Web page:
What is a Subpoena and How is it Used?

The word “subpoena” comes from “suppena”, Middle English and “sub poena”, Latin, both meaning “under penalty” It is interesting to note that even though the word has English roots, in England the term subpoena is no longer used but the phrase “written summons” is used instead. Actually, “written summons” is a good, brief description as the definition, according to Wikipedia, is “...

Going to Trial and Being Prepared

Note: This blog will assume you are being represented by an attorney as self-representation involves a great deal more preparation and most of it of a different sort. It is time to go to court. Usually, there has been a substantial period of time prior to this event in which both you and your attorney have spent many hours researching the appropriate laws, documenting proof, and preparing strategies for taking your case before a judge. While an appeal of a final judgment is often allowed, it is expensive and time-consuming so it is best to plan to make your one day...

Choosing the Right Mediator

In Florida, most jurisdictions handling contested divorce (dissolution of marriage) require the case to go to mediation before it can be assigned a court hearing date to be heard by a judge. As mediation allows each party, with the help of their attorney, to hopefully be willing to compromise and work out a marital settlement agreement satisfactory to each, it is most important to select a mediator who will work diligently to try to have this happen. It is highly unlikely either party will get all the results they would like, but one of the advantages of a mediation is...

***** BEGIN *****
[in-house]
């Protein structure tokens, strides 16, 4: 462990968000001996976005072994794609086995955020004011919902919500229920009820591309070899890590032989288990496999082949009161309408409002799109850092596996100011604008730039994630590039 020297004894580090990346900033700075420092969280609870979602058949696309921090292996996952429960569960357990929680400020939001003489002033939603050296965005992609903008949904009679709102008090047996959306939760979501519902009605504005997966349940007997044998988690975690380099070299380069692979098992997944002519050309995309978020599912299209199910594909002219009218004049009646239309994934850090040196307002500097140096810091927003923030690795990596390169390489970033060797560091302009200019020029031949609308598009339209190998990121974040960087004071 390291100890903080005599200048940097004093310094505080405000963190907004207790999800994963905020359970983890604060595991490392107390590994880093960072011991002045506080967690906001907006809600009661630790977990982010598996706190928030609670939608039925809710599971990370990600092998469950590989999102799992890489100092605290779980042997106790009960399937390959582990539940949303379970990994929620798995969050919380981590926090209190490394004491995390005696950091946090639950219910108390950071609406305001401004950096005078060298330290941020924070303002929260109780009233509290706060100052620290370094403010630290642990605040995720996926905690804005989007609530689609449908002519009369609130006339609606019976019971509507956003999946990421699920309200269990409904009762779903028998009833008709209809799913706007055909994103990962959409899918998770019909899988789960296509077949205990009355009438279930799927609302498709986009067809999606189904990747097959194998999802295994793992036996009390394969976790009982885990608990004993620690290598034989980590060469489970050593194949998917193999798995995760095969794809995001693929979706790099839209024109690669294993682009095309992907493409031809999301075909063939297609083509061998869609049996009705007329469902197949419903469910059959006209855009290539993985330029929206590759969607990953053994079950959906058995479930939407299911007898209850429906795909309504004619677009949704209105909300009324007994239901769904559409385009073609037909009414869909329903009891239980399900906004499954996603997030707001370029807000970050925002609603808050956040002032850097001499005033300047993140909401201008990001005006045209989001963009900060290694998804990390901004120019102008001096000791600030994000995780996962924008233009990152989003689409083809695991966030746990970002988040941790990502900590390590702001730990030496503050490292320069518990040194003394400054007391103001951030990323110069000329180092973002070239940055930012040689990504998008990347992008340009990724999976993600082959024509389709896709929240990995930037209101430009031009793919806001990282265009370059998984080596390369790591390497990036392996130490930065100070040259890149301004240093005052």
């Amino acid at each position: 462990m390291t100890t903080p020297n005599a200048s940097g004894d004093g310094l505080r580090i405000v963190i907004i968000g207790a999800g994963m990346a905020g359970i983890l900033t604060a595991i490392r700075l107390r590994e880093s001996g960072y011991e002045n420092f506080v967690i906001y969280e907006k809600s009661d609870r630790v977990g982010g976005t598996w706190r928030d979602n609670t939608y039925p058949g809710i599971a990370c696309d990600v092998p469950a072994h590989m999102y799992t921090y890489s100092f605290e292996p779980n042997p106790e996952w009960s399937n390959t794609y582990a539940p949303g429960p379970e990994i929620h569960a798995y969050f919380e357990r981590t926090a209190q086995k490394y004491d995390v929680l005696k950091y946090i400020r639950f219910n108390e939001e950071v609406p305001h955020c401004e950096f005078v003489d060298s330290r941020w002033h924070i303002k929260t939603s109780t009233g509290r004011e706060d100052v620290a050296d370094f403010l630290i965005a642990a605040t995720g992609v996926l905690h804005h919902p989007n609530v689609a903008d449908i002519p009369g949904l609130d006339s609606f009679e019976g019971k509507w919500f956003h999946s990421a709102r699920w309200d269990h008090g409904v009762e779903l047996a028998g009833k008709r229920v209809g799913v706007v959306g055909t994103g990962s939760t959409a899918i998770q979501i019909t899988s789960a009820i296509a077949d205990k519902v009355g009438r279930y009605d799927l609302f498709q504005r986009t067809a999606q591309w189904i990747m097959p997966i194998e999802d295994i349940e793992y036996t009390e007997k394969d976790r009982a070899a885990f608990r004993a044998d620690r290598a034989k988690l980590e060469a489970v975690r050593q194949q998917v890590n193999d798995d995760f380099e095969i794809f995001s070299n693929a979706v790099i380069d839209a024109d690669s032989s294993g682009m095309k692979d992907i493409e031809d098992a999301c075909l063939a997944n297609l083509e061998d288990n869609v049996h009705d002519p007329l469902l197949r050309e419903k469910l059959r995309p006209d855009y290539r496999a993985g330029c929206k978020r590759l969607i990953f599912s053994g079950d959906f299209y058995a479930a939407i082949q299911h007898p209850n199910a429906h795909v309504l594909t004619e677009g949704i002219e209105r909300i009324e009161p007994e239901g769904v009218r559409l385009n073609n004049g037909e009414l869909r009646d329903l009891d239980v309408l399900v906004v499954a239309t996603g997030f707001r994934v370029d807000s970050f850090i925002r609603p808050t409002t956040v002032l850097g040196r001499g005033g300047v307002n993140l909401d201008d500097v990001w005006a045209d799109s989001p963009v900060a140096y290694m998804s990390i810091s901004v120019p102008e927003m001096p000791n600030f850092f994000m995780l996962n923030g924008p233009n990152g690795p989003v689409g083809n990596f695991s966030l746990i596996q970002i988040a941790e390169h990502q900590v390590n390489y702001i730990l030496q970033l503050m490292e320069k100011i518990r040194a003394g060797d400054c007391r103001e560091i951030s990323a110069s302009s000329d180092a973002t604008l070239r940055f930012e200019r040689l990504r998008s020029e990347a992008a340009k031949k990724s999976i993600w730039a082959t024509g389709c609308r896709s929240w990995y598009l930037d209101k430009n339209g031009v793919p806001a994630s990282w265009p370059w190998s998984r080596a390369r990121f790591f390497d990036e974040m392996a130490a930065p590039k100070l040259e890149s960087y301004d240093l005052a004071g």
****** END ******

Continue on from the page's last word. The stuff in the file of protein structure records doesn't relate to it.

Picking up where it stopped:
All about Guardian Ad Litem

Guardian Ad Litem (GAL) comes from Latin and, is defined by the online Legal Dictionary as “a unique type of guardian in a relationship that has been created by court order only for the duration of legal action. Courts appoint these special representatives for infants, minors, and mentally incompetent persons, all of whom generally need help protecting their rights in court.” Each state has its own guidelines for using GAL. This blog will use Florida as its example and will focus on the Family Law court's use of GAL for issues such as parental timesharing, developing parenting plans, child support,...

When is 50/50 Equal Timesharing Proper and When Is it not Proper?

As each state has its own laws regarding the care and nurturing of minor children following a separation or divorce of their biological or adoptive parents, this blog will focus on the state of Florida. For many years Florida, as in most states, awarded the custody of minor children to one or the other parent. Children lived with the parent having primary custody and the parent given secondary custody would receive visitation rights which may or may not have included overnights with their child. Decision making usually rested with the parent holding primary custody which often left out the other...